Digital collection (CoDi) is the latest electronic payment method developed by the Mexican Central Bank, designed to reduce the use of cash and promote competition, while incorporating larger sections of the population into the formal financial sector. It seems that Mexico is moving forward in financial technologies, such as CoDi, and using these developments to promote larger inclusion, competition and transparency for every sector in the country.
Austria has no domestic legislation that directly applies to virtual currencies, although operations using cryptocurrencies may fall under existing laws. For instance, platforms for purchasing crypto assets which settle payments in euros require a licence under the Payment Services Act 2018. Purely technical services would not be covered by these licensing requirements, but would most likely be captured by the requirement for a general trade licence necessary for carrying on a trade in Austria.
Since its adoption, the Act on Nullity has caused controversy, with some Croatian scholars and judges expressing their concern about (for example) its constitutionality and contravention of EU law. While most judicial decisions made after the act's enactment have declared loan agreements which fall within the act's scope null and void, some Croatian courts have interpreted the act differently due to its ambiguity.
Suretyships are a kind of security commonly used in loan transactions which provide personal security to lenders if a borrower fails to fulfil its payment obligation. The Code of Obligations sets out certain requirements regarding the validity of suretyship agreements and enacting a suretyship agreement by proxy. This article examines these requirements in detail.
A federal district judge recently denied a motion to dismiss filed by the US Office of the Comptroller of the Currency (OCC) in a lawsuit brought by the New York State Department of Financial Services, which challenged the OCC's decision to begin accepting applications from fintech companies for special purpose national bank charters.
Under Mexican commercial regulations, contracting parties have traditionally been free to determine in their corresponding agreement the jurisdiction in which disputes must be resolved. However, a new binding precedent from the Supreme Court challenges this traditional approach with regard to banking adhesion contracts and is a good example of how Mexico is advancing its consumer protection regulations.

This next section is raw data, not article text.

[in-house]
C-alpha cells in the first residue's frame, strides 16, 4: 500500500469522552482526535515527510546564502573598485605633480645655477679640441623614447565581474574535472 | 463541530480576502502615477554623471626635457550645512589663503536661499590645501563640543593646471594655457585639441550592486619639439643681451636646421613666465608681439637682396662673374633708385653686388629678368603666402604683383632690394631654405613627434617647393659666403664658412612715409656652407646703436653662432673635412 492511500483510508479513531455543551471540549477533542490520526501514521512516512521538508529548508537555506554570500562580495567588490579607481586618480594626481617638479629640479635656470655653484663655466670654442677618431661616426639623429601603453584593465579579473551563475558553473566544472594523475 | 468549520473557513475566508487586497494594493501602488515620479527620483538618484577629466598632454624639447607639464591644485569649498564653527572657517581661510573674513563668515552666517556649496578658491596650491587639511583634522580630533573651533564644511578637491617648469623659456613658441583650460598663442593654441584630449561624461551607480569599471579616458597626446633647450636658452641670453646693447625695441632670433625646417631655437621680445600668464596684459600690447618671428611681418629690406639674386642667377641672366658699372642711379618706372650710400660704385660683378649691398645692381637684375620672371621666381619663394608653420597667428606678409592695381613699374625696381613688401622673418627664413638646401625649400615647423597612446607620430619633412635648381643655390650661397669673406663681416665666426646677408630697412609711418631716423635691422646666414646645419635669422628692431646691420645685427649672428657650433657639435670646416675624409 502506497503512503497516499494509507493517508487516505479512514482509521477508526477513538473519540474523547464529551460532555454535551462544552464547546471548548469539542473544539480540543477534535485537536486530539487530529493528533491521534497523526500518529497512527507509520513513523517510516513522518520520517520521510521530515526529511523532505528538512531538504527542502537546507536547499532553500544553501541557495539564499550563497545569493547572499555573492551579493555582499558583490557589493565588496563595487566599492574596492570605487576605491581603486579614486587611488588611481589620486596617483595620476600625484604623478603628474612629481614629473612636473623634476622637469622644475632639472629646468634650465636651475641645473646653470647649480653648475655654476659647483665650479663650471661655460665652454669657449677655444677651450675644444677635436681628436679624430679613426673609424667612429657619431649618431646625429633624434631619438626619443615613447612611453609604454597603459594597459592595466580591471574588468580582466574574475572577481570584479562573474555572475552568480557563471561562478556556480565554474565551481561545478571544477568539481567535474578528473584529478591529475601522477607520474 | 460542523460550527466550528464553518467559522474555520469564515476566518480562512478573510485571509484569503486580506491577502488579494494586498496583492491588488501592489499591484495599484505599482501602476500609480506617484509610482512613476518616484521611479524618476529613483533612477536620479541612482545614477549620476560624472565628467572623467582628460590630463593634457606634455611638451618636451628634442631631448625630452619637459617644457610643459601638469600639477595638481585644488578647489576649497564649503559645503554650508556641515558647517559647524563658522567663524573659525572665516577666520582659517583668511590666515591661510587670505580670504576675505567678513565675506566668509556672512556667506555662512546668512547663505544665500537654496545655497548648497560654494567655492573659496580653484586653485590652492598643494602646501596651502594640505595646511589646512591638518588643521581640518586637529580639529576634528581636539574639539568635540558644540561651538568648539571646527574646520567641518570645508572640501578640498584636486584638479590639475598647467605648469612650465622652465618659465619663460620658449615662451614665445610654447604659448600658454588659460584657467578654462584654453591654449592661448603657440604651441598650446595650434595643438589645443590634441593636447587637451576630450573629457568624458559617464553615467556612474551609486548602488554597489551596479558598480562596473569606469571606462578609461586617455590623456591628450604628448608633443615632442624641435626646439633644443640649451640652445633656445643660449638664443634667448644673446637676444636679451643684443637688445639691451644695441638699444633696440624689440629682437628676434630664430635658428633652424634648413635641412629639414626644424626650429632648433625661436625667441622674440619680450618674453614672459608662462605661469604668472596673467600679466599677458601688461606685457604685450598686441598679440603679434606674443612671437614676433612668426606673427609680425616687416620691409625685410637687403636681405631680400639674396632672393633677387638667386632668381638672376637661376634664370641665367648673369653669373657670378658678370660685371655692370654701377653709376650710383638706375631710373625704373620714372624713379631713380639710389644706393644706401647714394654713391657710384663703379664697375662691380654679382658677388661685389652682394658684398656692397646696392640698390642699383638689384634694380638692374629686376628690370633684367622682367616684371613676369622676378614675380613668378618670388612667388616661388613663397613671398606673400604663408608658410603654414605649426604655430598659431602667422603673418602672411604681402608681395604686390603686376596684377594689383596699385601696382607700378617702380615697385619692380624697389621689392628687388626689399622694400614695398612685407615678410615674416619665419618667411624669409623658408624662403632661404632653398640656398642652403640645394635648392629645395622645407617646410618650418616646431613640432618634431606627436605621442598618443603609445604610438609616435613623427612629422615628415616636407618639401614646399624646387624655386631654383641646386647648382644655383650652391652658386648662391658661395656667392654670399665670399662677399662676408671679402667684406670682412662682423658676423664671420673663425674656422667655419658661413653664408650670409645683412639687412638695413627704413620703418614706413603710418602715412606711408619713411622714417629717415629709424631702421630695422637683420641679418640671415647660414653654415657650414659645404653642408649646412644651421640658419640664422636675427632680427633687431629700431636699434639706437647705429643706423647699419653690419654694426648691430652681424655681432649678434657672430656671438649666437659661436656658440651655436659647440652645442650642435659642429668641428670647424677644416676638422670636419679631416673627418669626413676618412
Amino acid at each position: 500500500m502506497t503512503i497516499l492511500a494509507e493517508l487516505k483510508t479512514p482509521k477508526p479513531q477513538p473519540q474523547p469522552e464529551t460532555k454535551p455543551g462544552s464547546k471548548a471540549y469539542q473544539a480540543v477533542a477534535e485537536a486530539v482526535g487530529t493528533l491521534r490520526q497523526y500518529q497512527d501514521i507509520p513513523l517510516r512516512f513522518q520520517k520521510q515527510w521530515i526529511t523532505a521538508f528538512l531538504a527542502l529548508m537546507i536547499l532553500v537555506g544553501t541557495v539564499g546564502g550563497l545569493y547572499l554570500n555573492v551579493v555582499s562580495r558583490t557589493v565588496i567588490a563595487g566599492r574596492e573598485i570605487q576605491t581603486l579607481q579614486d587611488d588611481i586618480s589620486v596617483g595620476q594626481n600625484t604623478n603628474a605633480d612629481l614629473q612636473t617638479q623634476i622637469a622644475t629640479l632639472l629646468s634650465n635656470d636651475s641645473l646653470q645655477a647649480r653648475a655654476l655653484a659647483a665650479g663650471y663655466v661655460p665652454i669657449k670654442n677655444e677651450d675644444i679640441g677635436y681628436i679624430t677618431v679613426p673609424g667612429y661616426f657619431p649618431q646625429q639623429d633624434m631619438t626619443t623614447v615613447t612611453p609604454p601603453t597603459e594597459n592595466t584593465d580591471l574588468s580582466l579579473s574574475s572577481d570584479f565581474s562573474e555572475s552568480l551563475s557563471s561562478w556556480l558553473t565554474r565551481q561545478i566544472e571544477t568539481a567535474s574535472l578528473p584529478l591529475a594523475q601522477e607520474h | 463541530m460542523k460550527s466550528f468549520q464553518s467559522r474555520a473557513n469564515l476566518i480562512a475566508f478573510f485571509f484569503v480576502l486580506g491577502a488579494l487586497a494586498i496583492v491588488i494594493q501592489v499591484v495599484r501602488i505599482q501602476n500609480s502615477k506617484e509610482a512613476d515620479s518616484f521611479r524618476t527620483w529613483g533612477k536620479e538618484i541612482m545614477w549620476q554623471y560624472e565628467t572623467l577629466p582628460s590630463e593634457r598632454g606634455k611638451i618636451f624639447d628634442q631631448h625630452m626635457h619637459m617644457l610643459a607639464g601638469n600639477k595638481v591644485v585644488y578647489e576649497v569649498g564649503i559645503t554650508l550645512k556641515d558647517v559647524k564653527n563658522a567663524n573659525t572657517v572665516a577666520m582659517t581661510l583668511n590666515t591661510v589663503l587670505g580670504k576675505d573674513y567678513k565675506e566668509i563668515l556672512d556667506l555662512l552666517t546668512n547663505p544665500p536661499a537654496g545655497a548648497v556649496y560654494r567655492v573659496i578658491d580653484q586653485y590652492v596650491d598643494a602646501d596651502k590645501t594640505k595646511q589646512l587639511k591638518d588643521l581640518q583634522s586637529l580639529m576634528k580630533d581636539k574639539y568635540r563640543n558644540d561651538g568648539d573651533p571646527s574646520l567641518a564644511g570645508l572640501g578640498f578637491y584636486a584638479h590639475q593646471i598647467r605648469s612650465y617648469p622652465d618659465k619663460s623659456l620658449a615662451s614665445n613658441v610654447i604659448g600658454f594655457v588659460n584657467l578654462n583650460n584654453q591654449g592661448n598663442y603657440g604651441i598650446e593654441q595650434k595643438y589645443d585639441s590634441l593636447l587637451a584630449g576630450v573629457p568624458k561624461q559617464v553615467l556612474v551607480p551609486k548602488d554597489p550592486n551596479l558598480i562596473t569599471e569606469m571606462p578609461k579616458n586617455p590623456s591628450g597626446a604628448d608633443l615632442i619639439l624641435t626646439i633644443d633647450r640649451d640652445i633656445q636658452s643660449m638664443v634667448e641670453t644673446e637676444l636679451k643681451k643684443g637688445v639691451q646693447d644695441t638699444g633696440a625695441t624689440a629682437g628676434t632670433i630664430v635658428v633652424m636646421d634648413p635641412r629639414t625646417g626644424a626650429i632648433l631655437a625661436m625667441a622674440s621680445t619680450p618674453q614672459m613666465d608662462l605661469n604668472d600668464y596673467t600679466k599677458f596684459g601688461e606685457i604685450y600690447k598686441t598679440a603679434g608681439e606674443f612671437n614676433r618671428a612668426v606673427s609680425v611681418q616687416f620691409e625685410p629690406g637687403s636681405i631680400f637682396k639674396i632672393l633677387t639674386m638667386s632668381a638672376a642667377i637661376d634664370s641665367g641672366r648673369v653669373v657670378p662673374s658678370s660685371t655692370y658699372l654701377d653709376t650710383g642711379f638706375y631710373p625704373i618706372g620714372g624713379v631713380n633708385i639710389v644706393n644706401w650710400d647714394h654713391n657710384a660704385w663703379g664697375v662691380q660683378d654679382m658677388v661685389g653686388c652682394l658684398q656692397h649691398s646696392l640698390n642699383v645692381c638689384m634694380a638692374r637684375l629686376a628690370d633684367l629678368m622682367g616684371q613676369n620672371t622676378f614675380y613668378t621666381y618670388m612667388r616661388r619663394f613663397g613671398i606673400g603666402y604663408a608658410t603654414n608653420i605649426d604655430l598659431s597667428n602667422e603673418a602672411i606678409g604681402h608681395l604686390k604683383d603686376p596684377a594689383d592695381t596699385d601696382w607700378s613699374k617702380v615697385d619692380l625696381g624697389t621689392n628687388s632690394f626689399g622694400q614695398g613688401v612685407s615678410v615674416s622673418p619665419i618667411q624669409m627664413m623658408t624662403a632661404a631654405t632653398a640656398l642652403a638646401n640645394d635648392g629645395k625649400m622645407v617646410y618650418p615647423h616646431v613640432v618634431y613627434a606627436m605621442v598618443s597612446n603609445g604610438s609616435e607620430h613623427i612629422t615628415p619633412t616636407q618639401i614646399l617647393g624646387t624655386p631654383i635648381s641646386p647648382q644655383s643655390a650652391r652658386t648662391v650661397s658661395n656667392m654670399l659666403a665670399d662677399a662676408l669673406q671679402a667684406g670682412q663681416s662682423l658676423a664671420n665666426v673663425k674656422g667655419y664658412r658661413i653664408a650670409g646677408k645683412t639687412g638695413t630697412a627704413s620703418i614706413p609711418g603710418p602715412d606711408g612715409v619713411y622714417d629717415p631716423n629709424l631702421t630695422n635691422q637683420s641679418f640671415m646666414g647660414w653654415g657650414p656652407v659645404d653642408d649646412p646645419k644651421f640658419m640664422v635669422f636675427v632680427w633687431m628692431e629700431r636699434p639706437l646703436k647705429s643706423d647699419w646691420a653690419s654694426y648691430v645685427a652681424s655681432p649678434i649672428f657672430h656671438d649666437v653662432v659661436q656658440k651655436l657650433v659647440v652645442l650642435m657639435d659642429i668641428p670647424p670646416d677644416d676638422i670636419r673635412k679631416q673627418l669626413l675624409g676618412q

In recent months, the Luxembourg Financial Supervisory Authority (CSSF) has been active and the industry is preparing for the open banking wave. The changes in response to the EU Payment Services Directive aim for a generally positive evolution of the payment scene in Luxembourg. The CSSF has published the fallback exemption request form and adopted several circulars that are applicable to payment service providers.
Cabinet recently submitted a bill to the 198th session of the Diet to amend, among other acts, the Payment Services Act (PSA). The PSA amendments aim to strengthen the regulation of virtual currency exchange service providers. Among other things, the changes concern crypto asset custody, the advertisement and solicitation of crypto assets and crypto asset margin transactions.
The Croatian Tax Authority has issued several relevant opinions regarding the taxation of virtual currencies. Since 2015 the Croatian Tax Authority, in line with the European Court of Justice's Skatteverket decision, has exempted virtual currency exchange services from value added tax, established relevant tax treatments for the mining and trading of virtual currencies and provided its opinion on payments in virtual currencies.
The government recently issued Decree-Law 22/2019, which is aimed at ensuring the security, financial stability and integrity of financial markets in the event of a so-called 'hard Brexit'. Under the decree-law, UK banks that carry out activities subject to mutual recognition on the United Kingdom's withdrawal date can continue carrying out their activities in Italy by serving notice to the Bank of Italy. Further, Italian branches of UK banks may continue to carry out their activities by serving notice to the Bank of Italy.